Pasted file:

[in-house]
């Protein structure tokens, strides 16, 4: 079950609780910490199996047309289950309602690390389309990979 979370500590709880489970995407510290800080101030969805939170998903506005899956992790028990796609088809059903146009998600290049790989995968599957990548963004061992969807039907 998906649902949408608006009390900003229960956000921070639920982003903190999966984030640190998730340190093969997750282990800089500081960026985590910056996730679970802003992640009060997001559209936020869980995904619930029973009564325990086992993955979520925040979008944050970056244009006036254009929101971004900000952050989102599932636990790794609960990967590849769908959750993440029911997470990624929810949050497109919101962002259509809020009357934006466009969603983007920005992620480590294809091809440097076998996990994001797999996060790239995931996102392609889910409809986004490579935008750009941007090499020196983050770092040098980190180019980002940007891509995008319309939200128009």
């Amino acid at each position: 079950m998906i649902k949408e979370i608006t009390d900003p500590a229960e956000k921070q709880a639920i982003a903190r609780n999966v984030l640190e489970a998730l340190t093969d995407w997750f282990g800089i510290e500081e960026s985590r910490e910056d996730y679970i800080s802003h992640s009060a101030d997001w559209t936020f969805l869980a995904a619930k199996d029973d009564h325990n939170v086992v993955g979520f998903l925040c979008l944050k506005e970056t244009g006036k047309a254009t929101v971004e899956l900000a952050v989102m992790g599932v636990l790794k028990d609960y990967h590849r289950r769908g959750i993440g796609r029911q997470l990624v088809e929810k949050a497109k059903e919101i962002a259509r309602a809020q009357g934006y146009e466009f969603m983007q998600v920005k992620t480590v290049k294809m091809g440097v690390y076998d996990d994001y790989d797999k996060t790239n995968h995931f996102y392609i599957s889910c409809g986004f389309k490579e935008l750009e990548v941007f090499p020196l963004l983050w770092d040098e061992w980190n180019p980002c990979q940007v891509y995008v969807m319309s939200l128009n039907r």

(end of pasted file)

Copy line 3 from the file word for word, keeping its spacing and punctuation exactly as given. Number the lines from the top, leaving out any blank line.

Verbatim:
């Amino acid at each position: 079950m998906i649902k949408e979370i608006t009390d900003p500590a229960e956000k921070q709880a639920i982003a903190r609780n999966v984030l640190e489970a998730l340190t093969d995407w997750f282990g800089i510290e500081e960026s985590r910490e910056d996730y679970i800080s802003h992640s009060a101030d997001w559209t936020f969805l869980a995904a619930k199996d029973d009564h325990n939170v086992v993955g979520f998903l925040c979008l944050k506005e970056t244009g006036k047309a254009t929101v971004e899956l900000a952050v989102m992790g599932v636990l790794k028990d609960y990967h590849r289950r769908g959750i993440g796609r029911q997470l990624v088809e929810k949050a497109k059903e919101i962002a259509r309602a809020q009357g934006y146009e466009f969603m983007q998600v920005k992620t480590v290049k294809m091809g440097v690390y076998d996990d994001y790989d797999k996060t790239n995968h995931f996102y392609i599957s889910c409809g986004f389309k490579e935008l750009e990548v941007f090499p020196l963004l983050w770092d040098e061992w980190n180019p980002c990979q940007v891509y995008v969807m319309s939200l128009n039907r």